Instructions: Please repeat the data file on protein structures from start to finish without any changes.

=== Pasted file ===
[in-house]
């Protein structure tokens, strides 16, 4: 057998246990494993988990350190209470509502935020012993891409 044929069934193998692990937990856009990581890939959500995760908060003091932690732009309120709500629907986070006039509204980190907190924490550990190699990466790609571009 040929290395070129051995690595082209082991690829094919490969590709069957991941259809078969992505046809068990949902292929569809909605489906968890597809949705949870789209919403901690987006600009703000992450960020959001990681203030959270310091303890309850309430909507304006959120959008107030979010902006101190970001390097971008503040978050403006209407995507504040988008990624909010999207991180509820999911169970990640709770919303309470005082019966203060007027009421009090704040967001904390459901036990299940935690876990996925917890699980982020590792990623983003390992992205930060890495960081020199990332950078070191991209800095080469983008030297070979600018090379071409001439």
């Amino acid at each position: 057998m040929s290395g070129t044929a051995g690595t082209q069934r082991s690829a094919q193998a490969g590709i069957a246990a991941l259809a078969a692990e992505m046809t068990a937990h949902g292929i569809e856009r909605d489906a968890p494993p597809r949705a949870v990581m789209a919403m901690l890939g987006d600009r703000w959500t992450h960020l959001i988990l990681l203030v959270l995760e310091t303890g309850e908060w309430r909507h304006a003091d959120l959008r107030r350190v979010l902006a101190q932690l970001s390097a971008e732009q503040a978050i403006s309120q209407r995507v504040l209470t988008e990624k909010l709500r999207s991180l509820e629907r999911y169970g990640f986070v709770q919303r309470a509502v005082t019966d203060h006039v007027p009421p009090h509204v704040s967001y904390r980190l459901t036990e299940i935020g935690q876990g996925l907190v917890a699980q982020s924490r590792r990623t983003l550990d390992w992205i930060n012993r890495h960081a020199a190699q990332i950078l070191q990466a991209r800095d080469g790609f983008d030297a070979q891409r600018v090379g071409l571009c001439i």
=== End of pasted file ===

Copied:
[in-house]
């Protein structure tokens, strides 16, 4: 057998246990494993988990350190209470509502935020012993891409 044929069934193998692990937990856009990581890939959500995760908060003091932690732009309120709500629907986070006039509204980190907190924490550990190699990466790609571009 040929290395070129051995690595082209082991690829094919490969590709069957991941259809078969992505046809068990949902292929569809909605489906968890597809949705949870789209919403901690987006600009703000992450960020959001990681203030959270310091303890309850309430909507304006959120959008107030979010902006101190970001390097971008503040978050403006209407995507504040988008990624909010999207991180509820999911169970990640709770919303309470005082019966203060007027009421009090704040967001904390459901036990299940935690876990996925917890699980982020590792990623983003390992992205930060890495960081020199990332950078070191991209800095080469983008030297070979600018090379071409001439």
């Amino acid at each position: 057998m040929s290395g070129t044929a051995g690595t082209q069934r082991s690829a094919q193998a490969g590709i069957a246990a991941l259809a078969a692990e992505m046809t068990a937990h949902g292929i569809e856009r909605d489906a968890p494993p597809r949705a949870v990581m789209a919403m901690l890939g987006d600009r703000w959500t992450h960020l959001i988990l990681l203030v959270l995760e310091t303890g309850e908060w309430r909507h304006a003091d959120l959008r107030r350190v979010l902006a101190q932690l970001s390097a971008e732009q503040a978050i403006s309120q209407r995507v504040l209470t988008e990624k909010l709500r999207s991180l509820e629907r999911y169970g990640f986070v709770q919303r309470a509502v005082t019966d203060h006039v007027p009421p009090h509204v704040s967001y904390r980190l459901t036990e299940i935020g935690q876990g996925l907190v917890a699980q982020s924490r590792r990623t983003l550990d390992w992205i930060n012993r890495h960081a020199a190699q990332i950078l070191q990466a991209r800095d080469g790609f983008d030297a070979q891409r600018v090379g071409l571009c001439i």